April 14, 2020(Funded by the Army Research Laboratory and the Air Force Research Laboratory Supercomputing Resource Center)
Researchers have shown that polymers filled with carbon nanotubes could potentially improve how unmanned vehicles dissipate energy.
April 13, 2020(Funded by the National Science Foundation and the Office of Naval Research)
Researchers at the University of California, Irvine and other institutions have architecturally designed nanometer-sized carbon structures called plate nanolattices that are stronger than diamonds (as a ratio of strength to density). The researchers showed that their design improved the average performance of cylindrical beam-based architectures by up to 639 percent in strength and 522 percent in rigidity. Nanolattices hold great promise for structural engineers, particularly in aerospace, because it is hoped that their combination of strength and low mass density will greatly enhance aircraft and spacecraft performance.
April 13, 2020(Funded by the Defense Advanced Research Projects Agency, the National Institutes of Health and the National Science Foundation)
Abnormal levels of stress hormones, such as adrenaline and cortisol, are linked to a variety of mental health disorders, including depression and posttraumatic stress disorder (PTSD). MIT researchers have now devised a way to remotely control the release of these hormones from the adrenal gland, using magnetic nanoparticles. The researchers plan to use this approach to study how hormone release affects PTSD and other disorders, and they say that it could be adapted for treating such disorders.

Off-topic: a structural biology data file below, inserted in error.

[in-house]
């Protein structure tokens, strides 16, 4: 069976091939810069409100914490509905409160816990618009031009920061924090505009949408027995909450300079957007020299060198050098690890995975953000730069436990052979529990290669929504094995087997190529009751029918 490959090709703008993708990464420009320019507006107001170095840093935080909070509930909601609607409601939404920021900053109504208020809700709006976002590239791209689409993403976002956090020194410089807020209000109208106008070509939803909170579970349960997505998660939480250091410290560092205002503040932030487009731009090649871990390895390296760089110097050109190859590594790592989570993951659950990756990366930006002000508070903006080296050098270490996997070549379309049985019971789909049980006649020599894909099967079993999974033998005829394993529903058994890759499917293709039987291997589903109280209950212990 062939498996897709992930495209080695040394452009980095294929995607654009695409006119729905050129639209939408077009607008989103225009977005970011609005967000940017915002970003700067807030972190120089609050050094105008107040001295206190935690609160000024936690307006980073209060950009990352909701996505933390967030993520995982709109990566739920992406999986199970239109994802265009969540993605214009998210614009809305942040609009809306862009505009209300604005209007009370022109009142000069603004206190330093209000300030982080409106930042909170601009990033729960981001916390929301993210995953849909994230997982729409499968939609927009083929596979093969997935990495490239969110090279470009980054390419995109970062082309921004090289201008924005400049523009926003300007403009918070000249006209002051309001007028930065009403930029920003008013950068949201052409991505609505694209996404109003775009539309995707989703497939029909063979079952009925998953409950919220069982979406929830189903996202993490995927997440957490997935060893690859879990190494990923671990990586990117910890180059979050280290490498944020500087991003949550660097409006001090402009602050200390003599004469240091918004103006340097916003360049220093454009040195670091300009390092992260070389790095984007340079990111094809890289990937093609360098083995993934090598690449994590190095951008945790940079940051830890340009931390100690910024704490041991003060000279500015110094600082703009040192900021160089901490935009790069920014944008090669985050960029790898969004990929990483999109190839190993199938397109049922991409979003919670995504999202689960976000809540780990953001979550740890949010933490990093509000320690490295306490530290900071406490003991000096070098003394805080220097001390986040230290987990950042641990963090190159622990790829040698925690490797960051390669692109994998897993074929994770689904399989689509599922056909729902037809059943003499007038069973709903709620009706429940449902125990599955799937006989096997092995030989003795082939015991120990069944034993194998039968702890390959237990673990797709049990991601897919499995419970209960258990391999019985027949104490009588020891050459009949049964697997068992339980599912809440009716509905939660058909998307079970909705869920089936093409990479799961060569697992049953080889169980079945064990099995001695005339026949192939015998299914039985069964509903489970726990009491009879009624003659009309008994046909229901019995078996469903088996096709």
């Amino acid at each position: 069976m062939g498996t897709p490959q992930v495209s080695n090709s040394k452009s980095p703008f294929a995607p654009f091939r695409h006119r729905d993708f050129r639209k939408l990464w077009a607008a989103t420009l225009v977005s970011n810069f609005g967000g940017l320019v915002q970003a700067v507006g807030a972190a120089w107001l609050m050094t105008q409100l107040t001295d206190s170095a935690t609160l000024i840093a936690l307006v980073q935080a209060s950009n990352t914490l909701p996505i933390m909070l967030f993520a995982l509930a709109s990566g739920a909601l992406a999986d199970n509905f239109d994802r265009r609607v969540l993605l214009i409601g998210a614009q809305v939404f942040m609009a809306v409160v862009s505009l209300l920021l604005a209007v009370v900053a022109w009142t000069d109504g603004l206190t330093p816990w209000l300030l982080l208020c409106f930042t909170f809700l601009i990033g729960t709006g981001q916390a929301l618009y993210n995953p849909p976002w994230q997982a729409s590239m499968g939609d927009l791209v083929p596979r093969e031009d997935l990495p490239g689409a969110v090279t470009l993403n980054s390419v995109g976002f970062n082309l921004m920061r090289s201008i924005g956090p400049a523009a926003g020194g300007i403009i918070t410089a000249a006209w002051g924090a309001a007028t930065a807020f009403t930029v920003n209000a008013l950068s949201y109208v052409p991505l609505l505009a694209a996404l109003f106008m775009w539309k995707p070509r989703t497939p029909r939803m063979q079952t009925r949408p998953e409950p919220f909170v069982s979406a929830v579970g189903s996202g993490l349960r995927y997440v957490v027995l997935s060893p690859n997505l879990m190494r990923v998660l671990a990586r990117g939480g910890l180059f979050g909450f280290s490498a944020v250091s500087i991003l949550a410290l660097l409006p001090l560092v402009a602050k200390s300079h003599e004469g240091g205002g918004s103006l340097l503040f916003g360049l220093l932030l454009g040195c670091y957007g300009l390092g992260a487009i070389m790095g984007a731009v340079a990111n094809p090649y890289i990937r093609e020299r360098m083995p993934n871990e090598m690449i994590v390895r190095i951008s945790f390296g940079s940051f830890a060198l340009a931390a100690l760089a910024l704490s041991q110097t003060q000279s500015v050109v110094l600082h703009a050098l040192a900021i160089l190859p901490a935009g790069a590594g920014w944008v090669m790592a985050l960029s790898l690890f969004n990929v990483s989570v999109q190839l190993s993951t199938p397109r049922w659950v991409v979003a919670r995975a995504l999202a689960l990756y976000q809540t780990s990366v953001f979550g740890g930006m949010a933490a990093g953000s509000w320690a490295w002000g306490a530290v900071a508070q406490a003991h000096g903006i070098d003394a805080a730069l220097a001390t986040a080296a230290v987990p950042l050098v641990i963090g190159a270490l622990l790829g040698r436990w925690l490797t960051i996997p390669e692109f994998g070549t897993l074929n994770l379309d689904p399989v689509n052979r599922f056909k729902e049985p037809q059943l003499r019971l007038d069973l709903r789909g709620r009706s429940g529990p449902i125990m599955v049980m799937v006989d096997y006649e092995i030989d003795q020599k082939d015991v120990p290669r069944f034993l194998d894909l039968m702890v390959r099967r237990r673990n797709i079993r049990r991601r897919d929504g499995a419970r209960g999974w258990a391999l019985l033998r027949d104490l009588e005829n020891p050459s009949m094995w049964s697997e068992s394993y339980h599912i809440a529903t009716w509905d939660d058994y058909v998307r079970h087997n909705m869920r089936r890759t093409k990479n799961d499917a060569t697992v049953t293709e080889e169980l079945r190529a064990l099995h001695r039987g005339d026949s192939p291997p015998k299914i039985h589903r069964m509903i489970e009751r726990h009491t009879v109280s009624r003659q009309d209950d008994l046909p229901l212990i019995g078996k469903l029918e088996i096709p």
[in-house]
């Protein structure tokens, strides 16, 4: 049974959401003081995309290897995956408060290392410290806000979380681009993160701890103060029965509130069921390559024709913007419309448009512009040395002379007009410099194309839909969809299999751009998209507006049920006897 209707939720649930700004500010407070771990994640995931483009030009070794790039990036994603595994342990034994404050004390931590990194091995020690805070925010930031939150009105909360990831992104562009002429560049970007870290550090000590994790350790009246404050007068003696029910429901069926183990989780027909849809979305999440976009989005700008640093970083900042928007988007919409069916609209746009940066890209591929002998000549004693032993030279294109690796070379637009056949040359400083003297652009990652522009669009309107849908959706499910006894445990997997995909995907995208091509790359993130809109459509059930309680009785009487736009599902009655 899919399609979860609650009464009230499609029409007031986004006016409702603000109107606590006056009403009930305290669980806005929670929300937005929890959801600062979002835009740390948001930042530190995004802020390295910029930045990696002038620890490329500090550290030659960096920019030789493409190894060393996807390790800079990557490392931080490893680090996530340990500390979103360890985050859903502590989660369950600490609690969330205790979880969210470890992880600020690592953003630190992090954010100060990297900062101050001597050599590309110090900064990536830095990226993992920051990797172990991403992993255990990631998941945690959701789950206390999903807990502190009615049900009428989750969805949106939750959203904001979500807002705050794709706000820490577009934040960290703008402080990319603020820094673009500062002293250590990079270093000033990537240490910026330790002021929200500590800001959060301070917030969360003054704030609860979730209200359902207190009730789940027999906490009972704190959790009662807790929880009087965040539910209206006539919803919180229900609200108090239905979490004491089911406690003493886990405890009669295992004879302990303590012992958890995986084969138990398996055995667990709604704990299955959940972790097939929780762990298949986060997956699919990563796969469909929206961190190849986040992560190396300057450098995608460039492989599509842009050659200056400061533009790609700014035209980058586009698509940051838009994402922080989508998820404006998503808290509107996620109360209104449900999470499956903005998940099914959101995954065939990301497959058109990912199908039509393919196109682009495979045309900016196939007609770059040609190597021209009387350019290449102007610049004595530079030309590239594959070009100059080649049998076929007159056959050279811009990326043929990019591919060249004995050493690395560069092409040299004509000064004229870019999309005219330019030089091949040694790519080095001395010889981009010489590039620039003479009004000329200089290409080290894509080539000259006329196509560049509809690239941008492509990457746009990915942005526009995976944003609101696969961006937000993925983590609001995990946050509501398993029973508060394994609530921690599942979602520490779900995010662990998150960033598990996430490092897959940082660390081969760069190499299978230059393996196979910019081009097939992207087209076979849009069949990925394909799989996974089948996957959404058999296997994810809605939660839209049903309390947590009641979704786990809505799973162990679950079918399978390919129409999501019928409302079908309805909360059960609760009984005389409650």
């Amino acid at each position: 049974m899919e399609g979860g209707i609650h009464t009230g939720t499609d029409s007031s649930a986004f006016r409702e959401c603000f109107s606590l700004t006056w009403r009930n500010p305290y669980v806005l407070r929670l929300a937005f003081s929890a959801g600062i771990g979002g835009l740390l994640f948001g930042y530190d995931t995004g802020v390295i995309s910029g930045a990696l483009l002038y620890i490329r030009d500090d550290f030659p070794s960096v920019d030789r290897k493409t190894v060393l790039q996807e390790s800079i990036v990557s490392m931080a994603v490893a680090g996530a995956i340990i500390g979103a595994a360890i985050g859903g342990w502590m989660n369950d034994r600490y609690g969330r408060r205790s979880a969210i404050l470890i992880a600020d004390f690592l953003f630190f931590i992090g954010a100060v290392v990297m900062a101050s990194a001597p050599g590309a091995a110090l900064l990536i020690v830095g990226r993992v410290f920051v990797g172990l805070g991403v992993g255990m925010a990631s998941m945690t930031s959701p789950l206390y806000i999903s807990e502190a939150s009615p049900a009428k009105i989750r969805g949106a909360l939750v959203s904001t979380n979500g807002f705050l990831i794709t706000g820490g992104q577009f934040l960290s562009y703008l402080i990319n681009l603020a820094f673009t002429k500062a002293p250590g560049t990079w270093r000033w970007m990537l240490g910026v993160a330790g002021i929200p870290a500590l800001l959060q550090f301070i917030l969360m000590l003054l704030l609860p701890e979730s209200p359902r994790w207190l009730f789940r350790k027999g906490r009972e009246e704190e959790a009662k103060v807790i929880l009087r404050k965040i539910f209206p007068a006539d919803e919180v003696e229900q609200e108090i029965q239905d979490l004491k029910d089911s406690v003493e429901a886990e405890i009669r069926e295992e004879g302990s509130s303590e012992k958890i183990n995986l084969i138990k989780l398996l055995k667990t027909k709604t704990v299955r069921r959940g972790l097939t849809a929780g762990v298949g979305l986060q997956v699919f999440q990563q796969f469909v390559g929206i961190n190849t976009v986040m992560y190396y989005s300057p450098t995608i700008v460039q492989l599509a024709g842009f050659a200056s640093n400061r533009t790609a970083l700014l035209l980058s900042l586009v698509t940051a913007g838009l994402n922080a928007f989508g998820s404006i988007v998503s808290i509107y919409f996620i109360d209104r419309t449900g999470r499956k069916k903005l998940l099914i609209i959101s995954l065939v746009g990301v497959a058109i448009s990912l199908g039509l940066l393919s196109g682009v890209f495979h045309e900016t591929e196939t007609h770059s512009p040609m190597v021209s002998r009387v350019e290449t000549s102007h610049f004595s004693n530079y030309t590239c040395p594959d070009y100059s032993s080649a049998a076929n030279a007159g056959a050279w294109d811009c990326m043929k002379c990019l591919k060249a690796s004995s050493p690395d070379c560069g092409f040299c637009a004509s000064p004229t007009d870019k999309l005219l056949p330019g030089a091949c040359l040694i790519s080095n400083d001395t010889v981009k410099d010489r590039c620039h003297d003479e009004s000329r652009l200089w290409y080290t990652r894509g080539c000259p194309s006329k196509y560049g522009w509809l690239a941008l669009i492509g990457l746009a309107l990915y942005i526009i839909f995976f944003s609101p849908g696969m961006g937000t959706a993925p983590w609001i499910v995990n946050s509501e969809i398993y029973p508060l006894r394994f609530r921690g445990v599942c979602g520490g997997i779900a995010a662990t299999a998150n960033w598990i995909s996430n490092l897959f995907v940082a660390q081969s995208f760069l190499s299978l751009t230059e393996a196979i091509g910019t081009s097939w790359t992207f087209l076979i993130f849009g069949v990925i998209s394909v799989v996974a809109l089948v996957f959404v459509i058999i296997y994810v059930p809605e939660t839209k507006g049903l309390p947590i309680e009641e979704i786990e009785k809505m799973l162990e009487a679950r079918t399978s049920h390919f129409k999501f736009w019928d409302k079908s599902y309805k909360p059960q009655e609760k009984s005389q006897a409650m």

April 09, 2020(Funded by the U.S. Department of Energy)
Researchers at the U.S. Department of Energy’s Lawrence Berkeley National Laboratory, in collaboration with the Institute for Basic Science in South Korea, Monash University in Australia, and the University of California, Berkeley, have developed a technique that produces atomic-scale 3D images of nanoparticles tumbling in liquid between sheets of graphene, the thinnest material possible. The technique uses one of the world’s most powerful microscopes at Berkeley Lab’s Molecular Foundry, a national user facility for nanoscale science serving hundreds of academic, industrial, and government scientists around the world each year.